Is There a Suicide Gene?
I recently read an interesting study regarding the “possible” discovery of a genetic link to suicide in patients with bipolar disorder. Is suicide genetic? Is there a suicide gene? Geneticists are making some very interesting discoveries in the links between genetics and mental health. This article appeared in the Psychiatric News May 20, 2011 and was written by Joan Arehart-Treichel. The study was funded by the National Institute of Mental Health and the American Foundation for Suicidal Prevention. The study seems to imply that there is a gene that contributes to suicidal behavior that may have been found. If so, as with the goal of all genetic discoveries, there may be a preventative medication on the way. Also, this may open the door to further discoveries in the genetic grounding of bipolar disorder and suicidal behavior. This article regarding a genetic link to suicide is quite preliminary in its findings and it suggests that further investigations into its discoveries are warranted.
Some of the genes that might fit into this category are the serotonin transporter gene, the tryptophan hydroxylase genes, and hypothalamus-pituitary-adrenal axis genes. The latest gene that has been identified as an independent contributor to suicidal behavior is called the ACP1 gene and is located on chromosome 2 in the region known as 2p25. The study compared the genetic material of 1,200 patients with bipolar disorder with a history of suicidal attempts, to 1,500 patients with bipolar disorder without suicidal attempts. The results of the study found the ACP1 gene in those with the suicidal history; and this gene was not present in the DNA of the other group.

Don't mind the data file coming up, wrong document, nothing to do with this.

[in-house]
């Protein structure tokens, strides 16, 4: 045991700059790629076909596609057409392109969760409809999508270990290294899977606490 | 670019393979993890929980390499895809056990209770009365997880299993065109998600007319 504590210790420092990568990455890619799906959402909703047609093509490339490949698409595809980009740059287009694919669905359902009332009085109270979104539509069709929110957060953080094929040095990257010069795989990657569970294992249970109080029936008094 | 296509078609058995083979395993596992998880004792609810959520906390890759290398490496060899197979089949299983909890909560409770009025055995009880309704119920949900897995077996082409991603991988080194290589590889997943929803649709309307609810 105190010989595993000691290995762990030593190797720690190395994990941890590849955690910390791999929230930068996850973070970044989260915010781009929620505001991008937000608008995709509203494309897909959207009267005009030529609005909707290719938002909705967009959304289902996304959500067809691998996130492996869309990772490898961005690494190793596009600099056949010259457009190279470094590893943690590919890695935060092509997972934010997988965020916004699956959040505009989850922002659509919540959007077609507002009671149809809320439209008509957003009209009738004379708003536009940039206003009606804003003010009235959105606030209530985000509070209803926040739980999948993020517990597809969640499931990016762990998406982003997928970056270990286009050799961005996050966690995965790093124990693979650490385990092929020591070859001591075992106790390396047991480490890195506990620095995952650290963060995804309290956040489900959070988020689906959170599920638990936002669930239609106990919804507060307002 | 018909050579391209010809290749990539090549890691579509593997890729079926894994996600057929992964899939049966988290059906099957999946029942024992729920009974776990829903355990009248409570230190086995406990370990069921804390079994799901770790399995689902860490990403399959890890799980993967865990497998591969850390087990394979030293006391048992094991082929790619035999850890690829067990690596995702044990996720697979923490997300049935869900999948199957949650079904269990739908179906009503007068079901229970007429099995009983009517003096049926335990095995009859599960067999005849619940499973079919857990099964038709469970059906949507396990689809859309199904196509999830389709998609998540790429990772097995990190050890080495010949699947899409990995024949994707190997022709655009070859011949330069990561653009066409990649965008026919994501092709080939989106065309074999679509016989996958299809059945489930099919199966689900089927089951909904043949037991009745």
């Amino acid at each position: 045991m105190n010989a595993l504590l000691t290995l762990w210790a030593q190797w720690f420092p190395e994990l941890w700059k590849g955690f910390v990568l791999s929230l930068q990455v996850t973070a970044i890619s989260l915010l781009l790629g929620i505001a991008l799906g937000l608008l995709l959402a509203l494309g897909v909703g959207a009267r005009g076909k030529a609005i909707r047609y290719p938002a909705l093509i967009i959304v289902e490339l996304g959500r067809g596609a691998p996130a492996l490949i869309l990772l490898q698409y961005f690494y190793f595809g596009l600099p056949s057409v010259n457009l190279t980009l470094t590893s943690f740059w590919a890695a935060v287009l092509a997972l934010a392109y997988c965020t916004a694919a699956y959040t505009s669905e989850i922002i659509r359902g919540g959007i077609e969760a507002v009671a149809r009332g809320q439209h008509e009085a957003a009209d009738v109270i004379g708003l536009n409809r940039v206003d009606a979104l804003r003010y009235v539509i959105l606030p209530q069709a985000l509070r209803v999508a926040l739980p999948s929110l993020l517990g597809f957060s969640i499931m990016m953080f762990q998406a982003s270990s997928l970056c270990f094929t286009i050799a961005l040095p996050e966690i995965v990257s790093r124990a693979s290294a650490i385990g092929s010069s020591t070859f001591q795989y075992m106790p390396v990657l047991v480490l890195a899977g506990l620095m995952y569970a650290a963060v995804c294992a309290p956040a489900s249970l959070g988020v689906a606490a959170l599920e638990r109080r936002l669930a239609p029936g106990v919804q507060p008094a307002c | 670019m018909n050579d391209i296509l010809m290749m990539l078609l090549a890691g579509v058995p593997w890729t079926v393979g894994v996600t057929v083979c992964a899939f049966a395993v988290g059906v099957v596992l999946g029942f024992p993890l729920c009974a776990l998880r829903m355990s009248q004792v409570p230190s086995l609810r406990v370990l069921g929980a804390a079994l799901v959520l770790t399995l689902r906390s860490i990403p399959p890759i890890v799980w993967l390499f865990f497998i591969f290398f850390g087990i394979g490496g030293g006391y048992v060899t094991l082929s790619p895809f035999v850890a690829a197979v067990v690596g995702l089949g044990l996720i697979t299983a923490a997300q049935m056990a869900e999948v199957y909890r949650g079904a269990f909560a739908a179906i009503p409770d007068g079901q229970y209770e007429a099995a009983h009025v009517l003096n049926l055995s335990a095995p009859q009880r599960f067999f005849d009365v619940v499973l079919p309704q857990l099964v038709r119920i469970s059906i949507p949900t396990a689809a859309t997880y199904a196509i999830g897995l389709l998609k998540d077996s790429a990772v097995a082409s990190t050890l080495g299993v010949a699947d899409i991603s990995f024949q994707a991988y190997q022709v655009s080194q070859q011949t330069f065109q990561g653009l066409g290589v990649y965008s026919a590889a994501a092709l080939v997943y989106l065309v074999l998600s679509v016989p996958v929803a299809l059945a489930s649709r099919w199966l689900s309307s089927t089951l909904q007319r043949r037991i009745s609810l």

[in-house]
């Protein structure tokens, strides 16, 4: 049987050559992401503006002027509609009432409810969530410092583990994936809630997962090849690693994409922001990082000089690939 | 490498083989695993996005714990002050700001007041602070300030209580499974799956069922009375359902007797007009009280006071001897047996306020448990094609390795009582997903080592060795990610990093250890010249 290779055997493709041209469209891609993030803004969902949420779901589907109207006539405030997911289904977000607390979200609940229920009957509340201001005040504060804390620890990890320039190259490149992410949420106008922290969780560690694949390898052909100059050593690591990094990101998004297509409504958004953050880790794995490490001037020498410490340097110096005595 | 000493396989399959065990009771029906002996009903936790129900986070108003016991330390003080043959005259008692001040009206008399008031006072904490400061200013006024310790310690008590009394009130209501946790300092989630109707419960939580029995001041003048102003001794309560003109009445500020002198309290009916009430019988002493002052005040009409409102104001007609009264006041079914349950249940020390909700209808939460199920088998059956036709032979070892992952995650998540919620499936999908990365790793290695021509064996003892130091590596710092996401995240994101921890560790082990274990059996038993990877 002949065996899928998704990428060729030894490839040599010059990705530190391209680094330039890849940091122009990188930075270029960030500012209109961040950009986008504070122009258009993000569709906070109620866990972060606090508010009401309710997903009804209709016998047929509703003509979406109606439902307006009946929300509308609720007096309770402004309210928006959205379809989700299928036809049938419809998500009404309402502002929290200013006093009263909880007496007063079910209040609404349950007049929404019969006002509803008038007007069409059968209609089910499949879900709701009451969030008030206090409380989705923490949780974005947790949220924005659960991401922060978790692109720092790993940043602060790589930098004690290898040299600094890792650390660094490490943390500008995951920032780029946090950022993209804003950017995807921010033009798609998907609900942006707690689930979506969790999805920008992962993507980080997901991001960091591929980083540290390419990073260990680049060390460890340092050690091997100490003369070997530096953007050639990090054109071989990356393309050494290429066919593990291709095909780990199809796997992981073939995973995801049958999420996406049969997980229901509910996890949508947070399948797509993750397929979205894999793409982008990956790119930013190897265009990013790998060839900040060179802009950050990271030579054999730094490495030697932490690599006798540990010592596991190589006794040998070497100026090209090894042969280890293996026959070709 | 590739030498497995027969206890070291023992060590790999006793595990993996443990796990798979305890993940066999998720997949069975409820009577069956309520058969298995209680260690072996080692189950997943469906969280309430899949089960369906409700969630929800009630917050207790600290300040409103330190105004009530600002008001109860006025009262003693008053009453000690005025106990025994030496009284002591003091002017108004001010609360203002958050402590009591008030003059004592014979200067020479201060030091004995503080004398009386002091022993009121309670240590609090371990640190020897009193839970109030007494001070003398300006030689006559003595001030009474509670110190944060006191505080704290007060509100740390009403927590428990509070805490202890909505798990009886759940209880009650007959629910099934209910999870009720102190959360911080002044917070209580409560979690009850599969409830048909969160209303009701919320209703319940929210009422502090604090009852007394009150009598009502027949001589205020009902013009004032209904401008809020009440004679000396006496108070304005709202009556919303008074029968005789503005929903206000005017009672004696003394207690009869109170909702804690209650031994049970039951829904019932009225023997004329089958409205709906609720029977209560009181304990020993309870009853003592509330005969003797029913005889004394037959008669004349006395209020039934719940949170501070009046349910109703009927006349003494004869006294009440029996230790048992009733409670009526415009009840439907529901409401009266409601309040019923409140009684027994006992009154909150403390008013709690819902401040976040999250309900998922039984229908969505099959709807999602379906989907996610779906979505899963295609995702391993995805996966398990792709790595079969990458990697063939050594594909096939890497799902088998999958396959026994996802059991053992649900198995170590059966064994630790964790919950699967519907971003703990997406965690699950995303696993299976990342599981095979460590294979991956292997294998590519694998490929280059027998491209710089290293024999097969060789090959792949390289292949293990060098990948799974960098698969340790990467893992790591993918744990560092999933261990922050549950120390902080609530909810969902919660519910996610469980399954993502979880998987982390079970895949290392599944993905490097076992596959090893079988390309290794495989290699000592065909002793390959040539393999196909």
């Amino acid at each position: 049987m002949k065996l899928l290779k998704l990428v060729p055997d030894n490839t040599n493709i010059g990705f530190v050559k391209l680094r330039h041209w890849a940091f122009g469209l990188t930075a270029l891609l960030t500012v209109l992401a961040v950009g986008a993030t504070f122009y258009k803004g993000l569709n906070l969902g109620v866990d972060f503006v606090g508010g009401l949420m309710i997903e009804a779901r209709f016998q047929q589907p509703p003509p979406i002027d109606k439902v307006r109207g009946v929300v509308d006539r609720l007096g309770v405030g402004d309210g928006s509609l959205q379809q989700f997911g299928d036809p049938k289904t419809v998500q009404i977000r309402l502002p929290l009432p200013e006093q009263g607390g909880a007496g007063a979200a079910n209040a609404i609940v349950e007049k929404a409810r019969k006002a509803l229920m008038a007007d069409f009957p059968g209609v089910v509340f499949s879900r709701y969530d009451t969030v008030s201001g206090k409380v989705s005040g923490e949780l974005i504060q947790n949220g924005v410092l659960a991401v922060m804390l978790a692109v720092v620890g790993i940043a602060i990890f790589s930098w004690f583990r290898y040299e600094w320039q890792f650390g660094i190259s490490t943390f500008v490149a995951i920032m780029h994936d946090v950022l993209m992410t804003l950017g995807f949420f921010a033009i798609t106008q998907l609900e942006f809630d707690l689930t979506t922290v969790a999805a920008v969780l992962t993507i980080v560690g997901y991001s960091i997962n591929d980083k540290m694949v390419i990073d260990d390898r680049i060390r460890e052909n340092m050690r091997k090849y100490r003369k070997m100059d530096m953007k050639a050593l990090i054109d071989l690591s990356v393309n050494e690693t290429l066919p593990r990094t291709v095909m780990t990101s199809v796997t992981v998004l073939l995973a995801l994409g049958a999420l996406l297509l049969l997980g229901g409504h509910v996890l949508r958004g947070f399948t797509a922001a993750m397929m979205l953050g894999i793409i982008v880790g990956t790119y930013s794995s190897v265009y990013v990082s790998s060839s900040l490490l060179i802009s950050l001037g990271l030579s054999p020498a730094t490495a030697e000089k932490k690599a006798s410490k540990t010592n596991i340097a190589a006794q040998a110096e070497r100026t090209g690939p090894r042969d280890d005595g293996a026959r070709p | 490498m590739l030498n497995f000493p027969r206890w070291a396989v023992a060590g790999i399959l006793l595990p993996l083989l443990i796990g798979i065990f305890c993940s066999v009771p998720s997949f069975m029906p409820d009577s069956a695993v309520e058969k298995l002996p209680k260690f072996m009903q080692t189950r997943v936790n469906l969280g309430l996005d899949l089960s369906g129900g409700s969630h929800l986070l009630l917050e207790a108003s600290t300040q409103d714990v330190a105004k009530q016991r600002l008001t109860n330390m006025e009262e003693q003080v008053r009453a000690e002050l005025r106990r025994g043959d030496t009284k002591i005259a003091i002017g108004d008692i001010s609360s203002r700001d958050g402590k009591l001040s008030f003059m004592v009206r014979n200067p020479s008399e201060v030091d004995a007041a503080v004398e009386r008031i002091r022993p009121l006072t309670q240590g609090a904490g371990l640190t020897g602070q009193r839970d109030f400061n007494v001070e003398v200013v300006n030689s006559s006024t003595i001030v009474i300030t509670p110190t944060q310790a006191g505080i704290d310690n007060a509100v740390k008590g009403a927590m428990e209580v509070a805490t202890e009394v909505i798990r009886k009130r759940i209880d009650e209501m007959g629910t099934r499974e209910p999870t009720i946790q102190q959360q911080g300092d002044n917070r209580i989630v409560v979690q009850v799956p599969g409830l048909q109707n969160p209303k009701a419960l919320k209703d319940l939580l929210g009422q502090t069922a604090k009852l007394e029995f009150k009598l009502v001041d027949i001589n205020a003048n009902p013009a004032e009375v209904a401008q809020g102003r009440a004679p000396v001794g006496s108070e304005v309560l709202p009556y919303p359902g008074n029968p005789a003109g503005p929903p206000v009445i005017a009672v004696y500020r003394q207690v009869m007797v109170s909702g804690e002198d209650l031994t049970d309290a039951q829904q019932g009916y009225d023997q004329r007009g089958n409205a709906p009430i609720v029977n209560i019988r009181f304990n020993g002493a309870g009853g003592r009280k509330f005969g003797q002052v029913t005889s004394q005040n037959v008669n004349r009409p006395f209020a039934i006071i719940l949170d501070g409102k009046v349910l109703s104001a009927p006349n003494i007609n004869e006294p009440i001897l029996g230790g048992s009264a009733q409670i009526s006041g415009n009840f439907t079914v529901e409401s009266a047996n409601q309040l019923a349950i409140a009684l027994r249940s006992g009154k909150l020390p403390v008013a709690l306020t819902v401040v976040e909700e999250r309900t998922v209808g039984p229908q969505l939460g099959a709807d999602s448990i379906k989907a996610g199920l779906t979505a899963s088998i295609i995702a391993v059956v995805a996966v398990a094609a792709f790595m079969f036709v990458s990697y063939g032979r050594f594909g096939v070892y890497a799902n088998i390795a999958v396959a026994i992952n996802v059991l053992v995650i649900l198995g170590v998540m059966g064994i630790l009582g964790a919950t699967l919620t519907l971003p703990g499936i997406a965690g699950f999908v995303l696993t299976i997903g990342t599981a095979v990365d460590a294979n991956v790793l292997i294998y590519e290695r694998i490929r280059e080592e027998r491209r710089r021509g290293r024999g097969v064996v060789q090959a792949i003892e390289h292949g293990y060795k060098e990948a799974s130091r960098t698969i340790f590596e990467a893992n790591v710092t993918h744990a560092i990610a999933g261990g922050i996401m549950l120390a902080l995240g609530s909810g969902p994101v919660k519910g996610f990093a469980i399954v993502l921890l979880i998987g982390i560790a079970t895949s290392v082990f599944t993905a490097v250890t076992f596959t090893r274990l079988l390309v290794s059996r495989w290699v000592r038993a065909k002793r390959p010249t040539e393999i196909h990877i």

After this finding the researchers went on to examine the brains of 14 individuals who had been diagnosed with bipolar disorder and died of suicide; and 20 brains of those diagnosed with bipolar disorder that had died from other causes. The expression of the ACP1 gene was significantly higher among the 14 individuals who had died of suicide.
Another contributing factor associated with this study is that the ACP1 gene influences a biological pathway that is regulated by lithium. Lithium’s ability to reduce suicidal behavior has been well established within the psychiatric community. It is supposed that this ACP1 gene may increase compulsive-aggressive behavior which might increase the risk of suicidal behavior. These conclusions have given enough evidence to pursue further studies on a genetic link to suicide.
Suicide seems to run in families – does this imply a genetic link?
Suicidal behavior is not merely a genetic issue even if indeed a genetic link is conclusively established. We know that with family members that have committed suicide seem to have a higher risk of suicide themselves. Whether this is a genetic link to suicide or a psychological basis is somewhat moot in that both groups should be on the alert for a predisposition to suicide.